Predation, competition, and disease spread by the brown rat and other non-native commensal rodents has devastated the fauna and flora of many islands. In recent years, Campbell Island in New Zealand and Rat Island in Alaska have stood out as 2 examples of successful rat eradication efforts to restore threatened native wildlife, especially birds.
(Photo by Armando Caldas)
The story of Christmas Island is particular ironic, in that 2 species of native rat, Maclear's rat (Rattus macleari) and bulldog rat (Rattus nativitatis) became extinct at the turn of the 20th century, not long after the black rat (Rattus rattus) was introduced to the island. It is strongly suspected that the native rats were wiped out by disease spread by the foreign invader.
Apart from the brown rat, there are several other rat species that may be encountered in Singapore. I briefly discussed these species in this post from last year.
Among those other rat species which may be found in urban Singapore are the Asian house rat or Tanezumi rat (Rattus tanezumi) and Polynesian rat (Rattus exulans).
The Asian house rat was once confused with the black rat (Rattus rattus), which has been widely introduced around the world. The Asian house rat itself is possibly native to the Himalayan region, China, and Indochina, but has apparently been introduced to the Malay Peninsula, Indonesia, Philippines, and various island groups in the western Pacific.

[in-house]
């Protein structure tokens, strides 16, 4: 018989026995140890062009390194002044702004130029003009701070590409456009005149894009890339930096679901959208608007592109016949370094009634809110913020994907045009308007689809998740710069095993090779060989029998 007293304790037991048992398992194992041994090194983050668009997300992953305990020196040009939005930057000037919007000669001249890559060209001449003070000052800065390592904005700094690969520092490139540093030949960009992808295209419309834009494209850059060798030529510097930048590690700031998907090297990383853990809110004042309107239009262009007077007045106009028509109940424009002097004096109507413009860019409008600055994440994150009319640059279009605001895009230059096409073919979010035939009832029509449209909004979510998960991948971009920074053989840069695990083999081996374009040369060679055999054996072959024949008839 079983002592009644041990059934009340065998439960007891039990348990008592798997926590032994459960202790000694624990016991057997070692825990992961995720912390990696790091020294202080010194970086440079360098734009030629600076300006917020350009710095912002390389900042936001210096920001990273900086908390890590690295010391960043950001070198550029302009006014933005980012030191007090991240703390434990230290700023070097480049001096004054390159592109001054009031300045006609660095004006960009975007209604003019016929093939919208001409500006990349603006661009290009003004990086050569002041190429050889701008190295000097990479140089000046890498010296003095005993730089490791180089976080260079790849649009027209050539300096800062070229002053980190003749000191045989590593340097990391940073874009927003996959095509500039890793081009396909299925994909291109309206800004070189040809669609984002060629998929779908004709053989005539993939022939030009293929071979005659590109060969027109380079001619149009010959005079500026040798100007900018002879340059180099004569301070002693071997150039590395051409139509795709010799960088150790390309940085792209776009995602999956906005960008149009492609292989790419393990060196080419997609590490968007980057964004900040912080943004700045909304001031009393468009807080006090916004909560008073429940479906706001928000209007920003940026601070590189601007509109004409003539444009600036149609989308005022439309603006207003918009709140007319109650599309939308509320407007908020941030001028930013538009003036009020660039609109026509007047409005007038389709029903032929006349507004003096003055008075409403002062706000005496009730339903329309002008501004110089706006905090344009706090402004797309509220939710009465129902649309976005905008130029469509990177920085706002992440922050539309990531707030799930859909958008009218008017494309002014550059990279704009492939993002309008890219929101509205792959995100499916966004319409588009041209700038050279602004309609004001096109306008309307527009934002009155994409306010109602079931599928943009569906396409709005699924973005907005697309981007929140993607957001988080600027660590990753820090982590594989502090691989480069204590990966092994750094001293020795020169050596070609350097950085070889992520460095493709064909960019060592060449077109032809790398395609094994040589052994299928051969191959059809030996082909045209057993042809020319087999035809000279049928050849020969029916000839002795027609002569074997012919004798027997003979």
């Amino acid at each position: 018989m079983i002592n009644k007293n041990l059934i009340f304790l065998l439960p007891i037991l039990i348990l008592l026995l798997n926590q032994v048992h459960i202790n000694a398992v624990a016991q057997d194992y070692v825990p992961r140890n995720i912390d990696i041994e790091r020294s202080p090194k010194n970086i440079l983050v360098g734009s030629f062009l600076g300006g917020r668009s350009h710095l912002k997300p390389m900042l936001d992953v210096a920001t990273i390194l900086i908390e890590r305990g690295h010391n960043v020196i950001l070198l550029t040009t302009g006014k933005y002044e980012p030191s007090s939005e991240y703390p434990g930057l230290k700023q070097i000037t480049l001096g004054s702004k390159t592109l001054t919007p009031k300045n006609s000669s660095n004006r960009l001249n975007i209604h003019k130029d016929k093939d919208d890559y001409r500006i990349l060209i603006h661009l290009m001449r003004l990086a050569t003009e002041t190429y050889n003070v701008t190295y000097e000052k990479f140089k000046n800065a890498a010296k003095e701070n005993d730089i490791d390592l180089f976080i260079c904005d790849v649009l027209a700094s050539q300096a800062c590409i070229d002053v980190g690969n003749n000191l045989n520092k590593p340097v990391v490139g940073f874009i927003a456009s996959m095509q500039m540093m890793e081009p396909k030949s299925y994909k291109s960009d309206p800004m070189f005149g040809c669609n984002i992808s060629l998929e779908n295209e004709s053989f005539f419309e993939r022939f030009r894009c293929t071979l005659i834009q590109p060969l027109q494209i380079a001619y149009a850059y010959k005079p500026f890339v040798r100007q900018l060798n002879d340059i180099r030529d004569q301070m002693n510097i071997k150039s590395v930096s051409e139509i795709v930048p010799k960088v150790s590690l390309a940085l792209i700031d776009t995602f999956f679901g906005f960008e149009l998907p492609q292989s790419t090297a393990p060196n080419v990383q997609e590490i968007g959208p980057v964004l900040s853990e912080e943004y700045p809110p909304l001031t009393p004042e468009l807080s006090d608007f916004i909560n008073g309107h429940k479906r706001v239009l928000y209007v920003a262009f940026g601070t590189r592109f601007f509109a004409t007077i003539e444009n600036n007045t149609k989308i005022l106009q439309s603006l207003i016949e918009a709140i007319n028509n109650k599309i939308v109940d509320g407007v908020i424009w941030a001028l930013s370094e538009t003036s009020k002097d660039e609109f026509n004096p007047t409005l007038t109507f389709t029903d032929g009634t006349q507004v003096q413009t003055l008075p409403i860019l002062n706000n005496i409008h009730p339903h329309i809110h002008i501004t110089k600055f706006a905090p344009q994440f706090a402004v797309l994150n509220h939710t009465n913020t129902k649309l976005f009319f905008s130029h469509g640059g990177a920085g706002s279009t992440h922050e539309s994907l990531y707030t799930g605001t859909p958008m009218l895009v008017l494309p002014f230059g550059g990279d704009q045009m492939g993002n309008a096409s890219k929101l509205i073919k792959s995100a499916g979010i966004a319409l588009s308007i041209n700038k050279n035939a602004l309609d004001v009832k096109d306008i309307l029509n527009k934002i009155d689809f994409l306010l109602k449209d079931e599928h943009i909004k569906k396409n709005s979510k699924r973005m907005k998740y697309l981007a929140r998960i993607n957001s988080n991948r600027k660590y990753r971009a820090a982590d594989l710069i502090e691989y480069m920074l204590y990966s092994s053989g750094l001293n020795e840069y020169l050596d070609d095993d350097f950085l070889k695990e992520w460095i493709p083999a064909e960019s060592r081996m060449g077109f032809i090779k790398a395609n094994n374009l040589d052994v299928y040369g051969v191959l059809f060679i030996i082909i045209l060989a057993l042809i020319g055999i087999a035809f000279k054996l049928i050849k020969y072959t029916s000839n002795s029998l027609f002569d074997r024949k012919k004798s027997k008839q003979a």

Genetic research has indicated that many populations of black rat actually form a separate species, which has been split off and given the name of Asian house rat. Whether or not the black rat itself is found in Singapore remains to be seen, and requires further study; both species do not hybridise readily, even in places where both species are sympatric.
Like the brown rat, the black rat itself also goes by many names; some synonyms include house rat, roof rat, and ship rat. It is considered to be a poor swimmer, but a much better climber compared to the brown rat.
(Photo by Doug Greenberg)